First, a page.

We would like to keep you up to date with the latest news from SDC Channel Insights by sending you push notifications.
From a technical perspective, network and security have always been regarded as two separate entities within an organisation. That’s why network infrastructure and operations (NetOps) and security infrastructure and operations (SecOps) teams have operated independently for decades now. While NetOps teams focused on network management and maintenance, SecOps teams focus on network and endpoint security.
However, the development of integrated cloud architectures and the push for complete digital transformation across industries is constantly driving network and security operations to overlap. In fact, many of the complexities experienced by today’s NetOps and SecOps teams can be addressed by integrating workflows and establishing a collaborated NetSecOps division. Every organisation, regardless of size, industry or infrastructure, needs a network security solution in place to protect it from cyber threats and attackers that are always trying to find and exploit vulnerabilities.
NetSecOps is a streamlined process for both network and security operations, which efficiently integrates the workflow for both teams through shared resources for efficient network infrastructure design, incident response, and threat monitoring. Traditionally, NetOps teams are responsible for network orchestration and troubleshooting, with an aim to make the network more accessible and efficient for the users. On the other hand, SecOps teams are specifically focused on monitoring network traffic for malicious activities, providing incident response to security alerts, analysing advanced threat actors, and maintaining the overall security infrastructure of the corporate network.
Having network and security operations completely segregated can lead to significant management complexities in the current digital ecosystem, such as communication delay, wasted resources, longer network downtime, and unidentified vulnerabilities. Security teams and network teams are often focused on opposing mandates. A unified NetSecOps approach allows network engineers to configure network infrastructures in a way that security handling and threat monitoring becomes efficient, while security professionals patch vulnerabilities to improve network performance.
However, NetSecOps is still a very new concept, and its implementation is easier said than done. Before starting the transition journey to collaborated network and security operations, organisations first have to clearly comprehend the potential benefits and challenges of this unified approach.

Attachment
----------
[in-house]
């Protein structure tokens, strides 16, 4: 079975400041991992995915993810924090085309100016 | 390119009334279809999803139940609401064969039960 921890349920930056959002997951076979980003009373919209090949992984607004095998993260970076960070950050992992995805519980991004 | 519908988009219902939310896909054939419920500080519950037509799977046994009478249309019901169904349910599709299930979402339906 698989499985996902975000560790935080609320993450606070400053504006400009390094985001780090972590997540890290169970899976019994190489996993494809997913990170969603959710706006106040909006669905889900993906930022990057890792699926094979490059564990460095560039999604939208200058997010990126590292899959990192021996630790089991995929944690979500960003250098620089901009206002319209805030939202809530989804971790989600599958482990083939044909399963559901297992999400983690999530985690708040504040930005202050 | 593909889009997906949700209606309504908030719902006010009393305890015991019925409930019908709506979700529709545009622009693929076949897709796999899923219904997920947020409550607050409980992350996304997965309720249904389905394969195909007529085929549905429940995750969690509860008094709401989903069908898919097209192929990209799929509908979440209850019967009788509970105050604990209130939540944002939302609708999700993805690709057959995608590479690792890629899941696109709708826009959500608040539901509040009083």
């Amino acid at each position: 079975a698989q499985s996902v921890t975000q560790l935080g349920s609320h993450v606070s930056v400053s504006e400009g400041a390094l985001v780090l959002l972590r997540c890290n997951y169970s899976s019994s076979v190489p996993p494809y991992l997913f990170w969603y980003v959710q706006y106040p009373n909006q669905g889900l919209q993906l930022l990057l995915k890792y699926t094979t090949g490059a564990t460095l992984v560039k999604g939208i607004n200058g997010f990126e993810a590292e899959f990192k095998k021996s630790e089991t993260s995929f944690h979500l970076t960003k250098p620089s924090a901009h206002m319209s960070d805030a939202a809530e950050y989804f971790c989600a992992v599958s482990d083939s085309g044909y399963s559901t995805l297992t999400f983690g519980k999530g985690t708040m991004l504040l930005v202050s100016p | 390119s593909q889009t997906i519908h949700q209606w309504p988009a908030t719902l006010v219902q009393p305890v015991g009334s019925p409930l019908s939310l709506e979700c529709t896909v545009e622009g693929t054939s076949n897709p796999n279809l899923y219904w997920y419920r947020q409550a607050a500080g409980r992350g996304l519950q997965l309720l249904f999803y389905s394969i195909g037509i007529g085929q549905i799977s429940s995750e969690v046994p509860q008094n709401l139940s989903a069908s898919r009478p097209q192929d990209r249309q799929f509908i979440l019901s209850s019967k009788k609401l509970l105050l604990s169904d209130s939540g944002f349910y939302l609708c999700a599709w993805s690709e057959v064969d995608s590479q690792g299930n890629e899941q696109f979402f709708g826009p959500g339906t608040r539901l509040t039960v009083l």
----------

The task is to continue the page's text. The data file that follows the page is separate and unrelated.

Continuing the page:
The benefits of a successful NetSecOps collaboration
The biggest benefit of a successful NetSecOps collaboration is improved security. Research by EfficientIP shows that 57.9% of the organisations that successfully implemented NetSecOps collaboration experienced faster resolution of security issues, while over 51% experienced reduced security risks.
NetSecOps teams work with shared resources and tools, thus the chances of security incidents due to network misconfiguration are greatly reduced. For example, when both teams work through a shared IP
Address Management Platform, any changes made to the subnet configuration by the network administrators are automatically sent to the firewall management platform used by security teams.
In addition to solving security issues, NetSecOps collaboration also allows organisations to achieve faster resolution of user experience and network performance issues. This is because security and network teams in a collaborative setting are more likely to use streamlined solutions performing similar activities, rather than having standalone solutions for different functions.
Collaborative teams can also ensure better policy compliance, as both network engineers and security professionals work with the same set of shared policies. Another key benefit is operational efficiency, with 46.4% of organisations experiencing more efficient operations due to NetSecOps. With successful collaboration, operations become more effective with fewer obstructions.